For each flammable substance there is a level of concentration in air, usually expressed as a percent by volume, that is known as its Lower Flammable Limit, LFL, or Lower Explosive Limit, LEL. Below the LFL, the mixture of fuel and air is too lean to support combustion.
There are 3 important factors to consider when measuring flammability:
- As the amount of fuel continues to increase, the mixture will eventually become too rich to burn—there will be too much fuel and not enough air. This concentration is known as the Upper Flammable Limit, UFL, or the Upper Explosive Limit, UEL.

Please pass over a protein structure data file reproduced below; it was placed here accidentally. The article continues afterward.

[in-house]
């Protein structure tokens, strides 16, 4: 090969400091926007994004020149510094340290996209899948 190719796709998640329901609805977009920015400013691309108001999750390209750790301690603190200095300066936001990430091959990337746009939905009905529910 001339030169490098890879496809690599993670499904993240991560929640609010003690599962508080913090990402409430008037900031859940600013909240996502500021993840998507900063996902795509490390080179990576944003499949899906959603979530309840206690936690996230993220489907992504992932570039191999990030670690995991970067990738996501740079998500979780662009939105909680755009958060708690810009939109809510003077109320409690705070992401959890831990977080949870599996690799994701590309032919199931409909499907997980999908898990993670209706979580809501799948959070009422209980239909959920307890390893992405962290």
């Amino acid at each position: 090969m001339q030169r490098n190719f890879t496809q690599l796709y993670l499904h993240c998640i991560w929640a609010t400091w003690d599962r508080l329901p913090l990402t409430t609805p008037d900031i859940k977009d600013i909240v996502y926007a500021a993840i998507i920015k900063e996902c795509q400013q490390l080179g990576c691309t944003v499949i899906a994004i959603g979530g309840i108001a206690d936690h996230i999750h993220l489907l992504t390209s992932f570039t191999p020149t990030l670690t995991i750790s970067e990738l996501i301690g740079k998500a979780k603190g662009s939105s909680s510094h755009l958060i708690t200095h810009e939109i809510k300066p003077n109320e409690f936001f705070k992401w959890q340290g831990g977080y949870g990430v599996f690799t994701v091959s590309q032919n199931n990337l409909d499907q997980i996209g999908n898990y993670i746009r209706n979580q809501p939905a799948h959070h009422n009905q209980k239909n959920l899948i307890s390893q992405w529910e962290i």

- Between the LFL and the UFL lies the flammable range where, given a source of ignition, the mixture will readily ignite. While it may be theoretically possible to operate safely at concentrations up to 100% of the LFL, authorities world-wide have established safety regulations which require operation well below this point, not more than 25 or 50%.
- Authorities have experimentally defined the limit to the solvent concentration in air, the LFL, below which the solvent and air mixture can not propagate a flame.